Hospitalist Playbook (player coach)

Coach Mike White
Basketball Coach Mike White

You are the player coach – you write the orders and also coach the nurses by explaining the daily management plan of the day

To assure the coordination of care you should try to maintain a reliable and predictable schedule.

REMEMBER THESE ARE GUIDELINES AND CAN AND WILL BE IMPROVED OVER TIME. The nurses and physicians are creating these guidelines and this website is serving to document your plans.

  • A standardized approach allows the nurses to round with you at the appropriate time.
  • The schedule is a guideline and when unforeseen events occur the schedule will need to be altered.
  • From 7AM-9AM 
    • For each patient you the most recent:
      • Nursing and consultant notes
      • Laboratory data
      • Images
      • Vital signs, daily weight, and Rothman Index
    • See you newly admitted patients. Review:
      • Admission notes
      • The history and physical examine and personally verify
      • The laboratory data and imaging
      • Create a plan for the day and explain this plan to the patient
    • See patients to be discharged
      • Notify the case manager and bedside nurse of the imminent discharge
      • When possible prepare the discharge summary and pend the discharge orders the night before.
      • Reconcile medications
      • Write the discharge orders before 9AM
    • From 9-9:15 AM
      • Meet at the nursing station with the case manager, charge nurse and/or clinical leader and discharge technician
      • Discuss the equipment and post hospital needs of each patient
      • Plan discharges for the subsequent day
      • Anticipate the discharge needs of all your patients beginning on Day #1 of hospitalization
    • From 9:30-11:00 AM
      • Bedside huddles around the beds of all established patients. The team members should include
        • The patient (and when available the family)
        • The charge nurse (when the nurse is not available can also serve to find each bedside nurse),
        • Bedside nurse
        • When possible the case manager and pharmacist.
      • Coordinate your rounding with the other hospitalists to assure you are rounding on a different hallway (eliminate scheduling conflicts for individual bedside nurses)
      • On average devote 6-10 minutes per patient  (because you have a schedule to guiding your use of time if a patient or family member has too many concerns and requires additional time you can the tell the patient you are scheduled to see other patients, and inform them you will return upon completion of your bedside rounds (approximately 11 AM).nn
        • Ask the patient and nurse about overnight events (use SBAR, see communication protocols under implementation)
        • Discuss the plan for the day
        • Review with bedside nurse TEMP
          • T – tubes IV lines, bladder catheter (are they needed, should they be changed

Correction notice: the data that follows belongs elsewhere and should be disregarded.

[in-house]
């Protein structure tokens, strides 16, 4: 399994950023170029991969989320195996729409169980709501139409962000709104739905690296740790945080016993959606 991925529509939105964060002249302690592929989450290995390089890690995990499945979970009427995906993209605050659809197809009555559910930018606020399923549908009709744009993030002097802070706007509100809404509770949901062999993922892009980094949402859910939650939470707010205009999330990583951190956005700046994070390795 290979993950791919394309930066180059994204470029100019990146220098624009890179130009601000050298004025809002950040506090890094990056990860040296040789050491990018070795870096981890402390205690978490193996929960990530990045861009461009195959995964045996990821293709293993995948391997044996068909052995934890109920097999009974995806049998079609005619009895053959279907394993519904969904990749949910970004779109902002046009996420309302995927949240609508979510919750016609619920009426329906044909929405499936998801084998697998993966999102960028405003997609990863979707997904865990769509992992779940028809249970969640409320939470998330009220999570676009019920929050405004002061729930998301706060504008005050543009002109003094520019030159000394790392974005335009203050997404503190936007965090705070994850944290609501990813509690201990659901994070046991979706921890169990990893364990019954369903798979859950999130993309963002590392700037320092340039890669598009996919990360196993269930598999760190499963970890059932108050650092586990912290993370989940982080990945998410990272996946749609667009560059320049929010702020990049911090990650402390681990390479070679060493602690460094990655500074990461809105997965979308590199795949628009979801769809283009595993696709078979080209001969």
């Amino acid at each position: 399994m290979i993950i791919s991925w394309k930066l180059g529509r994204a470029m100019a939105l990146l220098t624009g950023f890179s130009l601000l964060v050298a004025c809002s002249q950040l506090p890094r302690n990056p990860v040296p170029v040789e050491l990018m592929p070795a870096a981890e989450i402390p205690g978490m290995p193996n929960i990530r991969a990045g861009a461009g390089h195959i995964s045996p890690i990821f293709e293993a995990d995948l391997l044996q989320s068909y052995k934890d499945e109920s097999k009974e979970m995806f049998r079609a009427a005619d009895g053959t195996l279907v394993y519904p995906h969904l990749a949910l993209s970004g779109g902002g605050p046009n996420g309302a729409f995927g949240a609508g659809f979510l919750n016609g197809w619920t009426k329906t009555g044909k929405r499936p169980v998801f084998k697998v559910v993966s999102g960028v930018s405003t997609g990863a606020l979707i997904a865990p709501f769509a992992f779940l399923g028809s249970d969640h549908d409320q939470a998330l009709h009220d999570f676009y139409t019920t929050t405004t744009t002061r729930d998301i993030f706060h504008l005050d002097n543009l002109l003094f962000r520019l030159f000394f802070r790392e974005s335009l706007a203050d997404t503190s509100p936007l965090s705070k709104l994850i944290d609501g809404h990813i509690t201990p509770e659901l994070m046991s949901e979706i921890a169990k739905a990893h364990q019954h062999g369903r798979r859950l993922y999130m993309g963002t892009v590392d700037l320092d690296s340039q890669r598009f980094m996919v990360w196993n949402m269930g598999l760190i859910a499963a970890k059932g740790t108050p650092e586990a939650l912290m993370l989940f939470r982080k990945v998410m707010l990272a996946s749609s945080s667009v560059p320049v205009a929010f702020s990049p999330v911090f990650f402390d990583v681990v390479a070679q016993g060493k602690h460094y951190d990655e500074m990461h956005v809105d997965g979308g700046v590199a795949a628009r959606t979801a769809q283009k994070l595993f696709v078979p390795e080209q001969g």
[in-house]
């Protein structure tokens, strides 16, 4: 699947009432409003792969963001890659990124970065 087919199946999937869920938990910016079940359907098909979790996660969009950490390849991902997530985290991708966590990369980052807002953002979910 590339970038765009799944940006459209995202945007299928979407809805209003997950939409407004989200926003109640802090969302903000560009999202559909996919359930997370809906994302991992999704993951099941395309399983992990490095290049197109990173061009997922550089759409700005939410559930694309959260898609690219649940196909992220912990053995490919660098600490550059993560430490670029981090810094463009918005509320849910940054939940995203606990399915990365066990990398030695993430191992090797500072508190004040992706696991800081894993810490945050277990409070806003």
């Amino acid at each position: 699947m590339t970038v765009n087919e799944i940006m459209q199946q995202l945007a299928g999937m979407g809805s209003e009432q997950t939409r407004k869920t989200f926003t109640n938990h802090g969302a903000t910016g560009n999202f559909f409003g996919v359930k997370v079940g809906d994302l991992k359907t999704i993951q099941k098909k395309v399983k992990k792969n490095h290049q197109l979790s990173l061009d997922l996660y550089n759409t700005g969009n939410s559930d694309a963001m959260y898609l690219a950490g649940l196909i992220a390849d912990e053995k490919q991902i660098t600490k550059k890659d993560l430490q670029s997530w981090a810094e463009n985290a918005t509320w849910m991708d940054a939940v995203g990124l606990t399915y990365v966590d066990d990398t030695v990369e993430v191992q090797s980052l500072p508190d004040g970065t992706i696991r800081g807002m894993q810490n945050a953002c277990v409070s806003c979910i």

• – Eating, exercise (activity, bed to chair, ambulating with assistance, need for PT), sleep and bowel movements
          • M – monitoring frequency  Vital signs Q4H or Q8H, when possible avoid during sleeping hours. Do the patient need telemetry? Does she require daily blood drawing?
          • P – Is the patients pain controlled? And finally does the patient understand the plan for the day? (teach back) Also be sure to address what the patient feels is the most important thing they want to accomplish while hospitalized.
      • Computer at the bedside whenever possible, and write all orders real-time (avoid order batching and using a to-do lists because this has been shown to increase errors)
      • Try to round using the same path each day to provide predictability for the bedside nurses.
      • At the end of rounds ask the charge nurse “What went well? and What could be improved?
    • From 11:00 AM -3:00 PM
      • Write progress notes
      • Order consults before Noon.
      • Problem solve and interact with patients and their families, nurses and consultants as required to enhance communication and to monitor the progress of patients whose condition is changing (watch for changes in the Rothman Index).
    • From 3:00- 3:15PM
      • Meet at the nursing station with the case manager and charge nurse to review discharges for the following day this will allow the charge nurse to predict bed availability for the following morning.
        (the charge nurse on each floor will text or page you to remind you)
      • Review other social and medical needs for all other patients to anticipate outpatient needs
      • Pharmacist will join the rounds and identify low health literacy patients who are going to be discharged the next AM and provide patient education on their medications.
    • From 3:15-End of the Day
      • Prepare discharge summaries and patient instructions for the next day’s discharges, pend discharge orders
      • Continue problem solving and interacting with nurses, consultants, patients and families
      • Clean up any miscellaneous tasks